It might have got conveniently buried when it was published a year ago, but the Financial Times yesterday shone a light... Read more...
3rd Mar 2013 2:00pm | By Editor
It’s true, this festival can be a very grave occasion, but its purpose is two-fold: to honour those who have passed on and celebrate their memory.
Tomb sweeping is the most important custom, and family members come together at burial sites to clear weeds, lay fresh soil and offer gifts. Then the family goes on an outing to fly kites, sing, dance and be merry.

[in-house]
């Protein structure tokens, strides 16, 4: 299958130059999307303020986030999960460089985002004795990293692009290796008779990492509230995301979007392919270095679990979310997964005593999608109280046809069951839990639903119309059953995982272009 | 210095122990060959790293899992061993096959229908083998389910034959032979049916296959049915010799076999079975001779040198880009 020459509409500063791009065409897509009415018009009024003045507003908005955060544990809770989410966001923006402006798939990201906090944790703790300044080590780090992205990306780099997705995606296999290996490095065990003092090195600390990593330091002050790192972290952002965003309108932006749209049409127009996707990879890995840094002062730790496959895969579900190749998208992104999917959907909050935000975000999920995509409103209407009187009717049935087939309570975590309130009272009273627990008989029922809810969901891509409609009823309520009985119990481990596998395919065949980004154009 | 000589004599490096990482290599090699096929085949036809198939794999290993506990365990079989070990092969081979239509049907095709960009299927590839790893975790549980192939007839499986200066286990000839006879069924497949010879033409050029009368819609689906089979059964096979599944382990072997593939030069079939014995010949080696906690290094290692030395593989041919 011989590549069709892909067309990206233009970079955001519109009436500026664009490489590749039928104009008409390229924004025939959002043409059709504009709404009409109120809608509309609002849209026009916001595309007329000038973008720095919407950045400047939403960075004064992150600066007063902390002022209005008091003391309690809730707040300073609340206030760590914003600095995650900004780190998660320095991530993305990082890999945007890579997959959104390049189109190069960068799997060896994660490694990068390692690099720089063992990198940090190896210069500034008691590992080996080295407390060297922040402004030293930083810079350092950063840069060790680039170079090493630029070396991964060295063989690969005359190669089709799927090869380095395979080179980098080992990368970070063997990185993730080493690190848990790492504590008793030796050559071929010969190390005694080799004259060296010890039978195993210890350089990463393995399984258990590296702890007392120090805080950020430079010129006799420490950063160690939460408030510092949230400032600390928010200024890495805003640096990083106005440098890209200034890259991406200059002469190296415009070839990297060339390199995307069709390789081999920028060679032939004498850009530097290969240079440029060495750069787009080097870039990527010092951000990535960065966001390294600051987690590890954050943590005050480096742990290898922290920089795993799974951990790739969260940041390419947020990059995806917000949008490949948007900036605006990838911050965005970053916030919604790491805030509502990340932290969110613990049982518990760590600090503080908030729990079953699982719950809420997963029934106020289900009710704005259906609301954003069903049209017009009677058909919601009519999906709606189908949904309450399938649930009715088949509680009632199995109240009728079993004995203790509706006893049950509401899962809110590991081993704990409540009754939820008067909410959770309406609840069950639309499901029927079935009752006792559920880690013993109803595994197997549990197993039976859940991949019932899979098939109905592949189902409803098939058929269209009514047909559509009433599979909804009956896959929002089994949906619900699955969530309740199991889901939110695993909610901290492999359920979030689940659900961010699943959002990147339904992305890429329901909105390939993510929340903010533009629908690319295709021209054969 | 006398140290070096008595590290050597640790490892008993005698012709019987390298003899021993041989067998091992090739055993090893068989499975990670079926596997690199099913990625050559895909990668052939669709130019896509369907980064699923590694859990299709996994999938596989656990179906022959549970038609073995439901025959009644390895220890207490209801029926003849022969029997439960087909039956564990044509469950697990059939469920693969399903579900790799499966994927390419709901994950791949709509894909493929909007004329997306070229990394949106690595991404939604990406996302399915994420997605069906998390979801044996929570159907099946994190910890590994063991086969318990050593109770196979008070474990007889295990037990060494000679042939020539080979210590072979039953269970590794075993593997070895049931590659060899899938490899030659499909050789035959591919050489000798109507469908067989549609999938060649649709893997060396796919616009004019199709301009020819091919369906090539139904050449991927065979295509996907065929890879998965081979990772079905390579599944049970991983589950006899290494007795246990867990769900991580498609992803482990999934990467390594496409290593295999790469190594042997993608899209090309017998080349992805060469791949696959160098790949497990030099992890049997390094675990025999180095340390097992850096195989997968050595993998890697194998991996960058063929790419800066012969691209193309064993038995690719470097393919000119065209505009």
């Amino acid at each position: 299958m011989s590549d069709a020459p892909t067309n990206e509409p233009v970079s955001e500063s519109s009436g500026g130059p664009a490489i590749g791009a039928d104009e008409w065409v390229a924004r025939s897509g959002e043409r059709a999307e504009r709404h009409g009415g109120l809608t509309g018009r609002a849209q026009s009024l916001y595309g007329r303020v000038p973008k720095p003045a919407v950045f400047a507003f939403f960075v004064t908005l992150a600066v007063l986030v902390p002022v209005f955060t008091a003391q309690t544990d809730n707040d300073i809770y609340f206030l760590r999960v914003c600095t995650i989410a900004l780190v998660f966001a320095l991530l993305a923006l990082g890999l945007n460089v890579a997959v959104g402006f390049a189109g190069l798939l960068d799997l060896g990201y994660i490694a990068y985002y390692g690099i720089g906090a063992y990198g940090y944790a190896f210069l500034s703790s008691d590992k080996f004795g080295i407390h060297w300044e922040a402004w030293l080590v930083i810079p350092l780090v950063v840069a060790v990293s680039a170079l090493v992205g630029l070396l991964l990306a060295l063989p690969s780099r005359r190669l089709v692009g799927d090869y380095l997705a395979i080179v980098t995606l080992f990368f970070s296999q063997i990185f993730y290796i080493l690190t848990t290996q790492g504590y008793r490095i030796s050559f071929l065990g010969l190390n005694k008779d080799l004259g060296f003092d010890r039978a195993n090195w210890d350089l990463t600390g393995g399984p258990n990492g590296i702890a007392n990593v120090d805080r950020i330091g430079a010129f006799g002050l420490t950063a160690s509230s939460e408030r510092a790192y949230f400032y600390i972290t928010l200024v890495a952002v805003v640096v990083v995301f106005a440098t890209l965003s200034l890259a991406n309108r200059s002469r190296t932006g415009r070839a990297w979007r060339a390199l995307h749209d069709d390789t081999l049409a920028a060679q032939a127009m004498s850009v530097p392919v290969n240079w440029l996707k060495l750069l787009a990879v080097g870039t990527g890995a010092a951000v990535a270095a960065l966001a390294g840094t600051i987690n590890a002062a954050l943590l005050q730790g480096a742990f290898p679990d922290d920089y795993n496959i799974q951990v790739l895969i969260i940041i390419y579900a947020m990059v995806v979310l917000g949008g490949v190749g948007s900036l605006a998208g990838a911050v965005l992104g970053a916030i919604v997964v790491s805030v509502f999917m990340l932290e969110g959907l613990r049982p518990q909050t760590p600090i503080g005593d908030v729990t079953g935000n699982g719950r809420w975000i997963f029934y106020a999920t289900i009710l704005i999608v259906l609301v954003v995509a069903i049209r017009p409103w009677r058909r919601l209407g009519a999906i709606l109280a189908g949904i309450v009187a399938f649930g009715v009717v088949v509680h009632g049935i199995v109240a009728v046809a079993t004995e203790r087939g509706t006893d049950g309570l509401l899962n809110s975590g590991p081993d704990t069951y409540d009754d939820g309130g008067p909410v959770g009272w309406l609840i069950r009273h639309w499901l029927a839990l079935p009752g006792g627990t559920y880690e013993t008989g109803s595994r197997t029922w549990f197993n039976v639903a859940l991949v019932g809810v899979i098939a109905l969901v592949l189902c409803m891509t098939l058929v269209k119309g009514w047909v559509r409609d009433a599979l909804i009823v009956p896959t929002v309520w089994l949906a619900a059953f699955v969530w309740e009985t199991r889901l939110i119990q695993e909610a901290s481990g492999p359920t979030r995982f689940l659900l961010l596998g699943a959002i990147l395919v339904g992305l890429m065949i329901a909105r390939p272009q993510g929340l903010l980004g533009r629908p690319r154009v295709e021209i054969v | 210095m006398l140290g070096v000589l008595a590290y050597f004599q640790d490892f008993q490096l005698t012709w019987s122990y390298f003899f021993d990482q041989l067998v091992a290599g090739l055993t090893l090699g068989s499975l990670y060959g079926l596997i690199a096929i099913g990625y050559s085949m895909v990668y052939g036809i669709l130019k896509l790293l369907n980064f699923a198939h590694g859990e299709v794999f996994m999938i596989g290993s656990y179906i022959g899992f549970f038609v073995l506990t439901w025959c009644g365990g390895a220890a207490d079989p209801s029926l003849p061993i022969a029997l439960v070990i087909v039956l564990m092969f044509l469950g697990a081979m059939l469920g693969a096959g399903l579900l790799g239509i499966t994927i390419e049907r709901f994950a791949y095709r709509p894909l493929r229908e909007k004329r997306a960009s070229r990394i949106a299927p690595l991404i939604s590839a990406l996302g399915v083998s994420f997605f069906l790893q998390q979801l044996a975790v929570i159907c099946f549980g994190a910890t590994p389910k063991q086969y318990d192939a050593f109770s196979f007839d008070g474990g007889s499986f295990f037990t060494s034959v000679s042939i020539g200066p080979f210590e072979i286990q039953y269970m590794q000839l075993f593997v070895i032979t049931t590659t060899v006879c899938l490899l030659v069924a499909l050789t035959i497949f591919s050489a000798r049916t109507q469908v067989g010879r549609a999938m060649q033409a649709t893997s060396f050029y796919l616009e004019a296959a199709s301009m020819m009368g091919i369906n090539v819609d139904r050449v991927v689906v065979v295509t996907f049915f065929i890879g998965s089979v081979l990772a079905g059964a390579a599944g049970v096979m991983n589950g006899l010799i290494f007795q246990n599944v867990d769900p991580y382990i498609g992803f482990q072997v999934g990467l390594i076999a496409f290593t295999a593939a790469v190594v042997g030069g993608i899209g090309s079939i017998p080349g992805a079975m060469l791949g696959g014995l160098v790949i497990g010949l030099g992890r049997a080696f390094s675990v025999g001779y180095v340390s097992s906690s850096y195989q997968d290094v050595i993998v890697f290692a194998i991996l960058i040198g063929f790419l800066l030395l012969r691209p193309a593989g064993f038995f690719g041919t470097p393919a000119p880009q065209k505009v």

Why: The date signals a time of year when temperatures rise and rainfall increases, which was historically the best time for ploughing the fields.
The rain symbolises the falling of tears, but the coming of spring – meaning rebirth and celebration – makes them tears of joy in true festival spirit.
Do ti because: More sombre than some, this offers time for reflection as well as celebration.
Tourists can join in activities, such as kite flying which goes into the night when lanterns are attached to the strings, and plant a tree to mark the occasion.
April 4 -6
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